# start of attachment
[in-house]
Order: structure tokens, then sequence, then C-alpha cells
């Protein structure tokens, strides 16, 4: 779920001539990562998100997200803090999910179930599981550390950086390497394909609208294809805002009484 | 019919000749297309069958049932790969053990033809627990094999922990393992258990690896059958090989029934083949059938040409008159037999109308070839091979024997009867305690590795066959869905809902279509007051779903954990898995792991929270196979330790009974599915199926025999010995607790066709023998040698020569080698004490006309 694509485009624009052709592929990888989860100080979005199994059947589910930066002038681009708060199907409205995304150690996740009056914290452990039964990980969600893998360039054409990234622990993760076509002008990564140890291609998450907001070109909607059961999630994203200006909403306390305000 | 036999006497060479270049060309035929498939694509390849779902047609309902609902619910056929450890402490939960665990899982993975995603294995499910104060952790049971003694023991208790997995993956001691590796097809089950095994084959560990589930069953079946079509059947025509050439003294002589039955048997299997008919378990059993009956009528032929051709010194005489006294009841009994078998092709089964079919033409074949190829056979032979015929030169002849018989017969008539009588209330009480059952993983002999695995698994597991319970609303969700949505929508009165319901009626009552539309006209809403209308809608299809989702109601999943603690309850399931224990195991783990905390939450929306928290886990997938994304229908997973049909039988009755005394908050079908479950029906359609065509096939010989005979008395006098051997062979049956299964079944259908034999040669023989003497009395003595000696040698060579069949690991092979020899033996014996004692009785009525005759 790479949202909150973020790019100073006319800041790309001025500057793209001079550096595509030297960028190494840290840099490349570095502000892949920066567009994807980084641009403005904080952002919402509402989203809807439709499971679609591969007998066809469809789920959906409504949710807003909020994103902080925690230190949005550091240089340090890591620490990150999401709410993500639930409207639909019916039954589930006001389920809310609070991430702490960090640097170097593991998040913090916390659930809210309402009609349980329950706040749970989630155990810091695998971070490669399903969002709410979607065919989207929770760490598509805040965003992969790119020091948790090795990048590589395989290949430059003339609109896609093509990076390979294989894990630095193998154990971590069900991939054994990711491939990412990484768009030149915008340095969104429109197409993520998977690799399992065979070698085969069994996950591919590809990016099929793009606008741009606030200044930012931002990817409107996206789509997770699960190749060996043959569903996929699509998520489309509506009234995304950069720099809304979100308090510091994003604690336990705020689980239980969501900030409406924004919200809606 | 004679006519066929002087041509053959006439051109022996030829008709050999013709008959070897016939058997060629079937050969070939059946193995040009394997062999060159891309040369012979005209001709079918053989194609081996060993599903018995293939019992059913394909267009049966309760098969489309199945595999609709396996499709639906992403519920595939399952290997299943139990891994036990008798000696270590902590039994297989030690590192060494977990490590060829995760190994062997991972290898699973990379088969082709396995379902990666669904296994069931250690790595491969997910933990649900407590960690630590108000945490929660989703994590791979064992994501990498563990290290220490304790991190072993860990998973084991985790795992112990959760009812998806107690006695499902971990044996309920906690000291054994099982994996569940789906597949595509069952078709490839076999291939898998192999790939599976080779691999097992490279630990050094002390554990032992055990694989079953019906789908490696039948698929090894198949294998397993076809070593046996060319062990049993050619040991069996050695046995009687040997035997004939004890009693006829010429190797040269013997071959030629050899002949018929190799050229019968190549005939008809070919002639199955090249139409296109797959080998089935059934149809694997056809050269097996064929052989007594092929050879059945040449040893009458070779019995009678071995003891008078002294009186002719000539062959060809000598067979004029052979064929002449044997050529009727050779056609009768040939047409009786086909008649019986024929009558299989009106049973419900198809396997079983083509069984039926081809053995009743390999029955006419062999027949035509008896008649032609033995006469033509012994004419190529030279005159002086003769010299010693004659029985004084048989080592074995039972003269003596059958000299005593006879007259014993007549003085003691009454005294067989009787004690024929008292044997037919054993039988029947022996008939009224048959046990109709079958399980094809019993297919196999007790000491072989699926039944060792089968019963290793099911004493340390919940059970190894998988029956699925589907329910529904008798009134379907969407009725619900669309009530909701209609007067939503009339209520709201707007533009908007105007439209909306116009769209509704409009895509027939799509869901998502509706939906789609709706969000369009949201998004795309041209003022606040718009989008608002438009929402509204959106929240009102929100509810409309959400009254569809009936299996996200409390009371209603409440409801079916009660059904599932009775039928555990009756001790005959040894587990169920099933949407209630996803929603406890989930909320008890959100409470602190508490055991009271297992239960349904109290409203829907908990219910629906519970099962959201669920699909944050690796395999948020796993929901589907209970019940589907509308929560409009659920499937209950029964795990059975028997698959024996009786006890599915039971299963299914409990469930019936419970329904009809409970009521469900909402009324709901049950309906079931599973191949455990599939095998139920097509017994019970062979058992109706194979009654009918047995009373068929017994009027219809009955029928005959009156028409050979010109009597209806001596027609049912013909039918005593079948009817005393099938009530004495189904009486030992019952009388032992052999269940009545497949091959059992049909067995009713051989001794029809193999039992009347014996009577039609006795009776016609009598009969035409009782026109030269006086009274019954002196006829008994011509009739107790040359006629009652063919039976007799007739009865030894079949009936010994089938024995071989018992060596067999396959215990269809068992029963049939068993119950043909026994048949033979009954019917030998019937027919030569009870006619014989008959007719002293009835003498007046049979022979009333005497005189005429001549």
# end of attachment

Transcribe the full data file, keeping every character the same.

[in-house]
Order: structure tokens, then sequence, then C-alpha cells
């Protein structure tokens, strides 16, 4: 779920001539990562998100997200803090999910179930599981550390950086390497394909609208294809805002009484 | 019919000749297309069958049932790969053990033809627990094999922990393992258990690896059958090989029934083949059938040409008159037999109308070839091979024997009867305690590795066959869905809902279509007051779903954990898995792991929270196979330790009974599915199926025999010995607790066709023998040698020569080698004490006309 694509485009624009052709592929990888989860100080979005199994059947589910930066002038681009708060199907409205995304150690996740009056914290452990039964990980969600893998360039054409990234622990993760076509002008990564140890291609998450907001070109909607059961999630994203200006909403306390305000 | 036999006497060479270049060309035929498939694509390849779902047609309902609902619910056929450890402490939960665990899982993975995603294995499910104060952790049971003694023991208790997995993956001691590796097809089950095994084959560990589930069953079946079509059947025509050439003294002589039955048997299997008919378990059993009956009528032929051709010194005489006294009841009994078998092709089964079919033409074949190829056979032979015929030169002849018989017969008539009588209330009480059952993983002999695995698994597991319970609303969700949505929508009165319901009626009552539309006209809403209308809608299809989702109601999943603690309850399931224990195991783990905390939450929306928290886990997938994304229908997973049909039988009755005394908050079908479950029906359609065509096939010989005979008395006098051997062979049956299964079944259908034999040669023989003497009395003595000696040698060579069949690991092979020899033996014996004692009785009525005759 790479949202909150973020790019100073006319800041790309001025500057793209001079550096595509030297960028190494840290840099490349570095502000892949920066567009994807980084641009403005904080952002919402509402989203809807439709499971679609591969007998066809469809789920959906409504949710807003909020994103902080925690230190949005550091240089340090890591620490990150999401709410993500639930409207639909019916039954589930006001389920809310609070991430702490960090640097170097593991998040913090916390659930809210309402009609349980329950706040749970989630155990810091695998971070490669399903969002709410979607065919989207929770760490598509805040965003992969790119020091948790090795990048590589395989290949430059003339609109896609093509990076390979294989894990630095193998154990971590069900991939054994990711491939990412990484768009030149915008340095969104429109197409993520998977690799399992065979070698085969069994996950591919590809990016099929793009606008741009606030200044930012931002990817409107996206789509997770699960190749060996043959569903996929699509998520489309509506009234995304950069720099809304979100308090510091994003604690336990705020689980239980969501900030409406924004919200809606 | 004679006519066929002087041509053959006439051109022996030829008709050999013709008959070897016939058997060629079937050969070939059946193995040009394997062999060159891309040369012979005209001709079918053989194609081996060993599903018995293939019992059913394909267009049966309760098969489309199945595999609709396996499709639906992403519920595939399952290997299943139990891994036990008798000696270590902590039994297989030690590192060494977990490590060829995760190994062997991972290898699973990379088969082709396995379902990666669904296994069931250690790595491969997910933990649900407590960690630590108000945490929660989703994590791979064992994501990498563990290290220490304790991190072993860990998973084991985790795992112990959760009812998806107690006695499902971990044996309920906690000291054994099982994996569940789906597949595509069952078709490839076999291939898998192999790939599976080779691999097992490279630990050094002390554990032992055990694989079953019906789908490696039948698929090894198949294998397993076809070593046996060319062990049993050619040991069996050695046995009687040997035997004939004890009693006829010429190797040269013997071959030629050899002949018929190799050229019968190549005939008809070919002639199955090249139409296109797959080998089935059934149809694997056809050269097996064929052989007594092929050879059945040449040893009458070779019995009678071995003891008078002294009186002719000539062959060809000598067979004029052979064929002449044997050529009727050779056609009768040939047409009786086909008649019986024929009558299989009106049973419900198809396997079983083509069984039926081809053995009743390999029955006419062999027949035509008896008649032609033995006469033509012994004419190529030279005159002086003769010299010693004659029985004084048989080592074995039972003269003596059958000299005593006879007259014993007549003085003691009454005294067989009787004690024929008292044997037919054993039988029947022996008939009224048959046990109709079958399980094809019993297919196999007790000491072989699926039944060792089968019963290793099911004493340390919940059970190894998988029956699925589907329910529904008798009134379907969407009725619900669309009530909701209609007067939503009339209520709201707007533009908007105007439209909306116009769209509704409009895509027939799509869901998502509706939906789609709706969000369009949201998004795309041209003022606040718009989008608002438009929402509204959106929240009102929100509810409309959400009254569809009936299996996200409390009371209603409440409801079916009660059904599932009775039928555990009756001790005959040894587990169920099933949407209630996803929603406890989930909320008890959100409470602190508490055991009271297992239960349904109290409203829907908990219910629906519970099962959201669920699909944050690796395999948020796993929901589907209970019940589907509308929560409009659920499937209950029964795990059975028997698959024996009786006890599915039971299963299914409990469930019936419970329904009809409970009521469900909402009324709901049950309906079931599973191949455990599939095998139920097509017994019970062979058992109706194979009654009918047995009373068929017994009027219809009955029928005959009156028409050979010109009597209806001596027609049912013909039918005593079948009817005393099938009530004495189904009486030992019952009388032992052999269940009545497949091959059992049909067995009713051989001794029809193999039992009347014996009577039609006795009776016609009598009969035409009782026109030269006086009274019954002196006829008994011509009739107790040359006629009652063919039976007799007739009865030894079949009936010994089938024995071989018992060596067999396959215990269809068992029963049939068993119950043909026994048949033979009954019917030998019937027919030569009870006619014989008959007719002293009835003498007046049979022979009333005497005189005429001549």